Obtaining device information including the list of biomaterials and sterilizing methods is crucial in order for all the components of the device, including any cements, antibiotics, and sterilizing materials, to be included in the patch test battery. Device manufacturers may distribute patch test kits, which include materials that may not be found on the standard screening patch test series. Patch testing with metal salts is generally preferred to testing with solid metal pieces. When available the manufacturer test kits should be obtained and used for testing.

While most patients with allergic dermatitis due to device or implant allergy are patch-test positive to a component of the device or materials used in the implant procedure, some patients may have negative patch-test results. In these instances other potentially useful tests include intra-dermal testing; in vitro lymphocyte transformation tests; RAST; or ELISA assays that measure cytokine activity.


Allergy to devices or implants caused by metals may be difficult to distinguish from a reaction that stems from other materials encountered during insertion of the device. For example, ethylene oxide gas, used to sterilize some medical equipment, can elicit an immune response that mimics delayed-type hypersensitivity reactions; although this is most frequently an IgE-mediated reaction reported in hemodiaylsis patients.

Allergies to latex, rubber, suture materials, antiseptic scrubs, wound dressings, adhesives, sterilizing agents, or topical antibiotics have all been reported and may mimic device or implant allergy. For this reason patch testing for prosthesis allergy should include components of orthopedic bone cement including methyl methacrylate, N,N-dimethyl-p-toluidine, benzoyl peroxide and antiobiotics such as gentamicin, tobramycin, clindamycin, and erythromycin.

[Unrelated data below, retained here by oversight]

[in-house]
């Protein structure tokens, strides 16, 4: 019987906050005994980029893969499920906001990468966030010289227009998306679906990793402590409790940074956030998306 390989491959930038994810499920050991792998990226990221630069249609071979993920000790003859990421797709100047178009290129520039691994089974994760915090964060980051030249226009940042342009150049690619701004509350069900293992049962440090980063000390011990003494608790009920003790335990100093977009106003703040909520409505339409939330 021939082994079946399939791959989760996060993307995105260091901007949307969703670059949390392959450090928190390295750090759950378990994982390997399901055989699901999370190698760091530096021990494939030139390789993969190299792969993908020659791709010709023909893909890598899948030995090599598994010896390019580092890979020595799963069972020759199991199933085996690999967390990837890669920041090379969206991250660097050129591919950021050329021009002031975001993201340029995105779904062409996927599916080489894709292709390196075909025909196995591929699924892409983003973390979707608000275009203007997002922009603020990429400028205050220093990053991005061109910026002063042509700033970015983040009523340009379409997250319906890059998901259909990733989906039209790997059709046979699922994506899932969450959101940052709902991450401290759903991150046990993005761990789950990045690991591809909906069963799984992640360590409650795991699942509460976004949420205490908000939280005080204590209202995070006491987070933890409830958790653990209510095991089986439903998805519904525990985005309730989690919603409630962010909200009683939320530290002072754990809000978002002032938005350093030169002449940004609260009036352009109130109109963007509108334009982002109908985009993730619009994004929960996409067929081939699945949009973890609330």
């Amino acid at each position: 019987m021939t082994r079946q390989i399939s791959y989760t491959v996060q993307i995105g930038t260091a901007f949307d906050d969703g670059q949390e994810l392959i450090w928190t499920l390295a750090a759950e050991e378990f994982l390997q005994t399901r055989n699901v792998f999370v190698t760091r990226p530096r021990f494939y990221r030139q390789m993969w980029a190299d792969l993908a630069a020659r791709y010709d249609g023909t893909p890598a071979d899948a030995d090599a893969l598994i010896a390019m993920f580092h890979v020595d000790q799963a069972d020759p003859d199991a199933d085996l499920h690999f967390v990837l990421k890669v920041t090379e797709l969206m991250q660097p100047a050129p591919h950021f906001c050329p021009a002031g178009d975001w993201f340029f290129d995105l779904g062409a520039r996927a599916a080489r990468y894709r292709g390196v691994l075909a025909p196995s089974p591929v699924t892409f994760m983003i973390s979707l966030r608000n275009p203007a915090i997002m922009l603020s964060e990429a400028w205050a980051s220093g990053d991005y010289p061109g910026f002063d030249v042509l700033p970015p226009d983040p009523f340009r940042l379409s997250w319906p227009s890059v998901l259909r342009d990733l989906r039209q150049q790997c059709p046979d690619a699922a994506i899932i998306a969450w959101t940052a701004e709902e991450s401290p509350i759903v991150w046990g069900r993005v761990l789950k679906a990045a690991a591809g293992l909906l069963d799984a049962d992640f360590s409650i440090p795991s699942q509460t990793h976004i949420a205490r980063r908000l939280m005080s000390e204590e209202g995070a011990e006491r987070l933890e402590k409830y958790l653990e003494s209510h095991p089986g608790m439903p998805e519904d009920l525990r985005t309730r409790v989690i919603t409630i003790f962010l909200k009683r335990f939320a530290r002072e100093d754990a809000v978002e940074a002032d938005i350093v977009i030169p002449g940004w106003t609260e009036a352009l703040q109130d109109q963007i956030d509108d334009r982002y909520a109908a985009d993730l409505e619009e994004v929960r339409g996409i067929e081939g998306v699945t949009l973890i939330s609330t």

The differential diagnosis of post-implant erythema is broad and includes localized livedo reticularis, reticular telangiectatic erythema, reticulated erythematous mucinosis, erythema ab igne, intravascular reactive angioendotheliomatosis, pressure dermatitis, intralymphatic histiocytosis, and Wells syndrome.

Who is at Risk for Developing this Disease?

Nickel is the most frequent allergen found with diagnostic patch testing. The prevalence of metal allergy for nickel is reported to be as high as 17% for women and 3% for men. Nickel allergy is higher in women than in men, as women are more likely to have ear piercings.

Allergy to metals such as cobalt and chromium ranges from about 1% to 2% of the general population. Among patients with contact dermatitis the prevalence of cobalt and chromium allergy is 6% and 3.4% respectively.